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Working with an editor 2: How do I negotiate with an editor or proofreader and book my project in? #amwriting

Working with an editor 2: How do I negotiate with an editor or proofreader and book my project in? #amwriting

This article follows on from Working with an editor 1: How do I request a quote?, where I explained what an editor needs from a prospective client in order to give them a price and turnaround quotation. Now we’re going to look at where you go from there – what will the editor/proofreader send you, is it OK to ask for a sample edit, and how to proceed with negotiating and then – hopefully – booking an editor.

What does a quote from an editor include?

Your editor will usually quote you a price and a turnaround time. I work in a price per 1,000 words (different people do different things: I like my clients to know up front how much they’re going to pay) and will tell the prospect how much time I’ll take to do their work and when I can slot it into my schedule. So I might say something like “I can take on this project for £7.50 per 1,000 words, I’ll need 2 weeks to do the work and I would be able to start it on 1 May”.

Be assured that a good editor will have thought very carefully about the pricing before they send it to you. I try to be as fair as I can to myself and the author, basing my price on the amount of work that the edit will involve. This is why most editors and proofreaders will offer a “from” price on their website if they have a price at all, as that’s a guide to the least it will cost (for something involving a very minimal amount of editing). Some editors offer discounts for students or self-publishers, so make sure you’ve explained if you’re one of those categories.

How to negotiate with an editor

In my opinion, the negotiations should be about dates and turnaround times, and about what you want your editor to do, not about price. I don’t offer a high price so that I can be beaten down to my “real” price, and I don’t know anyone who does.

The price an editor offers you reflects …

  1. Their experience and training
  2. Their knowledge of your subject area or genre
  3. Their knowledge of English grammar, sentence structure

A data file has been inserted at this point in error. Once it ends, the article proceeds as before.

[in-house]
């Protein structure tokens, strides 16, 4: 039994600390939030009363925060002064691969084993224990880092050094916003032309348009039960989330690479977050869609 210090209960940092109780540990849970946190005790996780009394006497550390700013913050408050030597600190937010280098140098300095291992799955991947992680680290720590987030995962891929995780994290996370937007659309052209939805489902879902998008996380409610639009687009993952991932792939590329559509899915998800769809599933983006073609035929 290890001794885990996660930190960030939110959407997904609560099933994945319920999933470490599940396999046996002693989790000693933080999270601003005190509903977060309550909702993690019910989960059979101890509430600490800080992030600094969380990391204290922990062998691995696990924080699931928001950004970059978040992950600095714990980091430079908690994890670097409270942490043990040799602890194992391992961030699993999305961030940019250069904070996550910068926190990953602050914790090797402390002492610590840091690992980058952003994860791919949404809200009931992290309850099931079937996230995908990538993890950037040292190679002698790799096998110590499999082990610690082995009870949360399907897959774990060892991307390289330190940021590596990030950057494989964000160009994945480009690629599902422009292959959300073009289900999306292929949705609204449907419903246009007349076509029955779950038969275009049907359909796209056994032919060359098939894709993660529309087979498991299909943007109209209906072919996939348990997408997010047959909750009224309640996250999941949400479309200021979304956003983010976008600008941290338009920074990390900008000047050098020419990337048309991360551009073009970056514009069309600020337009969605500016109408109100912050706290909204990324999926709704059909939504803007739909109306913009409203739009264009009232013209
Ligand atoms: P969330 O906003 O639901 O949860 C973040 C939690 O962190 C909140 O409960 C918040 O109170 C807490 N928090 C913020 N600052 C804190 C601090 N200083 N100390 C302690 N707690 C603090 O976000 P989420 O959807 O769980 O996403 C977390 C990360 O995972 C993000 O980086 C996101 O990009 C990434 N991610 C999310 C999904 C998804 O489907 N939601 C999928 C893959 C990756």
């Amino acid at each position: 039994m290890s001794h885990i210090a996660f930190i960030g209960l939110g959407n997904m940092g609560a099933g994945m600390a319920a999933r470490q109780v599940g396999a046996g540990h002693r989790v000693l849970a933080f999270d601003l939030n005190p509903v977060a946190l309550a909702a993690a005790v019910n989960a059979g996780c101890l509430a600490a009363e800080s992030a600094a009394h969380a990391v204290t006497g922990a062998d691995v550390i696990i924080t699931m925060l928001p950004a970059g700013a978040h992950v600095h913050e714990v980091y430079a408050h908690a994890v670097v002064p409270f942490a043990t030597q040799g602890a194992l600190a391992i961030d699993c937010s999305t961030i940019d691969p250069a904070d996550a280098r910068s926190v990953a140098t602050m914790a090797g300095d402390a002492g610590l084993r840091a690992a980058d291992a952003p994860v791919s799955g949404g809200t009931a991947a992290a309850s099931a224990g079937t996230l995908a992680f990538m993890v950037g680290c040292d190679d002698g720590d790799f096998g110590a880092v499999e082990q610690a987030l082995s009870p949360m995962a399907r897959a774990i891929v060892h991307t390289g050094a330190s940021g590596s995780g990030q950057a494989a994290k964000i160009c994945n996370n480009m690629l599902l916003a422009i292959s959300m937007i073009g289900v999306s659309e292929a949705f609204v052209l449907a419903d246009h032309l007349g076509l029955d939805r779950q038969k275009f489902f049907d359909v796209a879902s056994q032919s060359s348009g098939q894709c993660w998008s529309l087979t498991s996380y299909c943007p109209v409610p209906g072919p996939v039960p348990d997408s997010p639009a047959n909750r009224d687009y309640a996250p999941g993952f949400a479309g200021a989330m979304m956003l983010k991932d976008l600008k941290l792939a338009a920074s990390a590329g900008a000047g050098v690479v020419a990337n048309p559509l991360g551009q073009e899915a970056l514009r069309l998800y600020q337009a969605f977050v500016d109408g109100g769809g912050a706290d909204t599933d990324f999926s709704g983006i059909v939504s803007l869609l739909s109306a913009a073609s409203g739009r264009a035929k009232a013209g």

4. Their ability to help you to express yourself in the best way possible, while retaining your unique voice and writing style
  5. Their knowledge of standard style sheets
  6. Their ability to match the style sheets of publishers, journals, etc.

But within the negotiation, it’s fine to, for example, ask for a sample edit, or ask if the work can be done in a shorter time period (this may involve an urgent fee but your editor will explain that).

Regarding time slots, it comes as a surprise to some people to discover that their editor / proofreader has other clients on the go. We have to keep booking in clients and rebooking regulars in order to have a constant stream of work and, basically, a continuous income. So if your editor really can’t start working with you until the week after next, there will be a good reason for that and they may not be able to move that commitment. However, do give them a chance and ask, just in case.

Is it OK to ask for a sample edit?

Some people are nervous about asking for a sample edit but most editors are happy to provide one. We usually limit it to about 1,000 words, which should show up any major issues that are going to come up in the job as a whole. I use Tracked Changes in word or marked-up PDF as appropriate, and I also send back a skeleton style sheet detailing the decisions I’ve made so far, so you can see how I work.

It’s a good idea to send your sample text from the middle of the work in question. You will typically have gone over and over the start of your manuscript, but not paid so much attention to later sections. A section from the middle will offer a truer representation of the level of editing needed.

Asking for quotations from more than one editor

It’s of course fine to do this, and good practice, as I would do when engaging a plumber. There are some other elements of good practice here, though:

  • It’s polite to let an editor know you have asked other people for quotes and may need time to make your decision
  • It’s not polite to play editors off against each other. Editing is quite a small world, and if you claim to Editor A that Editor B has offered a very low price, well, they might just know each other and check … Be honest and fair as you expect others to be fair to you
  • Let the editors know when you are going to make your choice
  • Let the unsuccessful editors know the result, as well as the successful one

This last point is really important. If I’m negotiating with a client on a job, I’ll be holding open a slot for that job for the time frame we’ve been discussing. It’s only fair to let me know if you don’t want to book my services, so I can accept another job in its place.